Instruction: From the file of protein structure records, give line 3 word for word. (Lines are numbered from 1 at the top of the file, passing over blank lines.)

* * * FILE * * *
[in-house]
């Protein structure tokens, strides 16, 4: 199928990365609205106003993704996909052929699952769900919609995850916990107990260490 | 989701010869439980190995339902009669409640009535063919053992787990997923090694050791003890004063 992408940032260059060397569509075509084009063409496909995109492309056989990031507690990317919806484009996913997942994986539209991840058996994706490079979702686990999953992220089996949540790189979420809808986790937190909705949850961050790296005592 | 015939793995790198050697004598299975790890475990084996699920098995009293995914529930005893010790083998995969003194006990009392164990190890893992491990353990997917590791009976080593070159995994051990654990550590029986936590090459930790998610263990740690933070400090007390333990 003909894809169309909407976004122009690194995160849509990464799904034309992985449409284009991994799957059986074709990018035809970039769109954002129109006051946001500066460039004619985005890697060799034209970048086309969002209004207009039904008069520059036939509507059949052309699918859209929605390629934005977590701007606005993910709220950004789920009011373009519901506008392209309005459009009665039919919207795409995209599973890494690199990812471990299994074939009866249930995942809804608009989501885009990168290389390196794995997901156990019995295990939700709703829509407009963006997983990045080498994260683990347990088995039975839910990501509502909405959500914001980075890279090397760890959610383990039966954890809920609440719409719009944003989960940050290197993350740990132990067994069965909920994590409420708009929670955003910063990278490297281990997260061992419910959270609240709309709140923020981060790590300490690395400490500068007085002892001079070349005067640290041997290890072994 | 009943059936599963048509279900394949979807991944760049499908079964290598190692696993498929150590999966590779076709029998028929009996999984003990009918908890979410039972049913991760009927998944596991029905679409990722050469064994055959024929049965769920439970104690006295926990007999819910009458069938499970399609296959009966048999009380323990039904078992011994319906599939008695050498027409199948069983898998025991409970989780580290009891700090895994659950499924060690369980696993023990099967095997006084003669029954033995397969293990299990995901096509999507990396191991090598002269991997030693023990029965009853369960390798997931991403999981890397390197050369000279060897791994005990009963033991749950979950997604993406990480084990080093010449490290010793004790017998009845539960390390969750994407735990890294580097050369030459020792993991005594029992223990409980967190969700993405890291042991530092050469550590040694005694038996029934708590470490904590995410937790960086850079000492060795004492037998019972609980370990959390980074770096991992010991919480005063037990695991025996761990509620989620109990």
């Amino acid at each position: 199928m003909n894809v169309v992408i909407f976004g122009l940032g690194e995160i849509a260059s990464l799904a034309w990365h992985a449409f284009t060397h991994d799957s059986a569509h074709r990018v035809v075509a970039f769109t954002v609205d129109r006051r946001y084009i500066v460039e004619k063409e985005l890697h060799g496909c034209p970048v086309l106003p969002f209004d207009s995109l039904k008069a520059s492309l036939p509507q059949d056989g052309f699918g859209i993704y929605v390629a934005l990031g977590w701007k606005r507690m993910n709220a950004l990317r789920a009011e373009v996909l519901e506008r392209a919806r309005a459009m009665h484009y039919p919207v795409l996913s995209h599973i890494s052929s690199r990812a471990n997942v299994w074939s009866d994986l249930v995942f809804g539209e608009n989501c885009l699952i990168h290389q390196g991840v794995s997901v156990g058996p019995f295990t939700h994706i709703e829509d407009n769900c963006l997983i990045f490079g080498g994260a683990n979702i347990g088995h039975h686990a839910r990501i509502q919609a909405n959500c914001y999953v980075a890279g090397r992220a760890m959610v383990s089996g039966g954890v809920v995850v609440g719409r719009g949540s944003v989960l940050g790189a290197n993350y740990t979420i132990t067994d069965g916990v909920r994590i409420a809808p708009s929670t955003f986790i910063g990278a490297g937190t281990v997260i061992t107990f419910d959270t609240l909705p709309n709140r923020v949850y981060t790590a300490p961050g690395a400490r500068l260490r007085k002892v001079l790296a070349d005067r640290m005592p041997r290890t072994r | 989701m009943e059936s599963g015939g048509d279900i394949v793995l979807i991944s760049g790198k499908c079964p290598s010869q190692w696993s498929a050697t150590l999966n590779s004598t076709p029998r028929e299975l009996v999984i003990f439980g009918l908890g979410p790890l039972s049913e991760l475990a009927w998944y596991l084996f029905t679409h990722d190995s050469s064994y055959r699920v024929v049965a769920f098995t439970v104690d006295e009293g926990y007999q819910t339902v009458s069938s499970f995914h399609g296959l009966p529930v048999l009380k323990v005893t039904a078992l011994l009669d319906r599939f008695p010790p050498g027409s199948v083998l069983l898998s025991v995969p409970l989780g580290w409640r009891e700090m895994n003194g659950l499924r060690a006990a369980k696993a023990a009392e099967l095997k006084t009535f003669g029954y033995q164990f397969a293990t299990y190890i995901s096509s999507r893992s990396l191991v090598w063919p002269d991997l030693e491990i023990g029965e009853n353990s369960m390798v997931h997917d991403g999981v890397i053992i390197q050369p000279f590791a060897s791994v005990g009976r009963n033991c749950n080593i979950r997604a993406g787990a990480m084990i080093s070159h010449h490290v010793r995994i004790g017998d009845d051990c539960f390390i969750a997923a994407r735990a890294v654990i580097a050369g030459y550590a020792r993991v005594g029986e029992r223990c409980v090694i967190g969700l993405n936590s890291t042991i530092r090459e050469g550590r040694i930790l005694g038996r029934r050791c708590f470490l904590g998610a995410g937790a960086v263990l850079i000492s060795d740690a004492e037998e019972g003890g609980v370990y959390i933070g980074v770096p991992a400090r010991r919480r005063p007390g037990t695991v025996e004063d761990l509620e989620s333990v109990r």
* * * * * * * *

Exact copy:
């Amino acid at each position: 199928m003909n894809v169309v992408i909407f976004g122009l940032g690194e995160i849509a260059s990464l799904a034309w990365h992985a449409f284009t060397h991994d799957s059986a569509h074709r990018v035809v075509a970039f769109t954002v609205d129109r006051r946001y084009i500066v460039e004619k063409e985005l890697h060799g496909c034209p970048v086309l106003p969002f209004d207009s995109l039904k008069a520059s492309l036939p509507q059949d056989g052309f699918g859209i993704y929605v390629a934005l990031g977590w701007k606005r507690m993910n709220a950004l990317r789920a009011e373009v996909l519901e506008r392209a919806r309005a459009m009665h484009y039919p919207v795409l996913s995209h599973i890494s052929s690199r990812a471990n997942v299994w074939s009866d994986l249930v995942f809804g539209e608009n989501c885009l699952i990168h290389q390196g991840v794995s997901v156990g058996p019995f295990t939700h994706i709703e829509d407009n769900c963006l997983i990045f490079g080498g994260a683990n979702i347990g088995h039975h686990a839910r990501i509502q919609a909405n959500c914001y999953v980075a890279g090397r992220a760890m959610v383990s089996g039966g954890v809920v995850v609440g719409r719009g949540s944003v989960l940050g790189a290197n993350y740990t979420i132990t067994d069965g916990v909920r994590i409420a809808p708009s929670t955003f986790i910063g990278a490297g937190t281990v997260i061992t107990f419910d959270t609240l909705p709309n709140r923020v949850y981060t790590a300490p961050g690395a400490r500068l260490r007085k002892v001079l790296a070349d005067r640290m005592p041997r290890t072994r | 989701m009943e059936s599963g015939g048509d279900i394949v793995l979807i991944s760049g790198k499908c079964p290598s010869q190692w696993s498929a050697t150590l999966n590779s004598t076709p029998r028929e299975l009996v999984i003990f439980g009918l908890g979410p790890l039972s049913e991760l475990a009927w998944y596991l084996f029905t679409h990722d190995s050469s064994y055959r699920v024929v049965a769920f098995t439970v104690d006295e009293g926990y007999q819910t339902v009458s069938s499970f995914h399609g296959l009966p529930v048999l009380k323990v005893t039904a078992l011994l009669d319906r599939f008695p010790p050498g027409s199948v083998l069983l898998s025991v995969p409970l989780g580290w409640r009891e700090m895994n003194g659950l499924r060690a006990a369980k696993a023990a009392e099967l095997k006084t009535f003669g029954y033995q164990f397969a293990t299990y190890i995901s096509s999507r893992s990396l191991v090598w063919p002269d991997l030693e491990i023990g029965e009853n353990s369960m390798v997931h997917d991403g999981v890397i053992i390197q050369p000279f590791a060897s791994v005990g009976r009963n033991c749950n080593i979950r997604a993406g787990a990480m084990i080093s070159h010449h490290v010793r995994i004790g017998d009845d051990c539960f390390i969750a997923a994407r735990a890294v654990i580097a050369g030459y550590a020792r993991v005594g029986e029992r223990c409980v090694i967190g969700l993405n936590s890291t042991i530092r090459e050469g550590r040694i930790l005694g038996r029934r050791c708590f470490l904590g998610a995410g937790a960086v263990l850079i000492s060795d740690a004492e037998e019972g003890g609980v370990y959390i933070g980074v770096p991992a400090r010991r919480r005063p007390g037990t695991v025996e004063d761990l509620e989620s333990v109990r």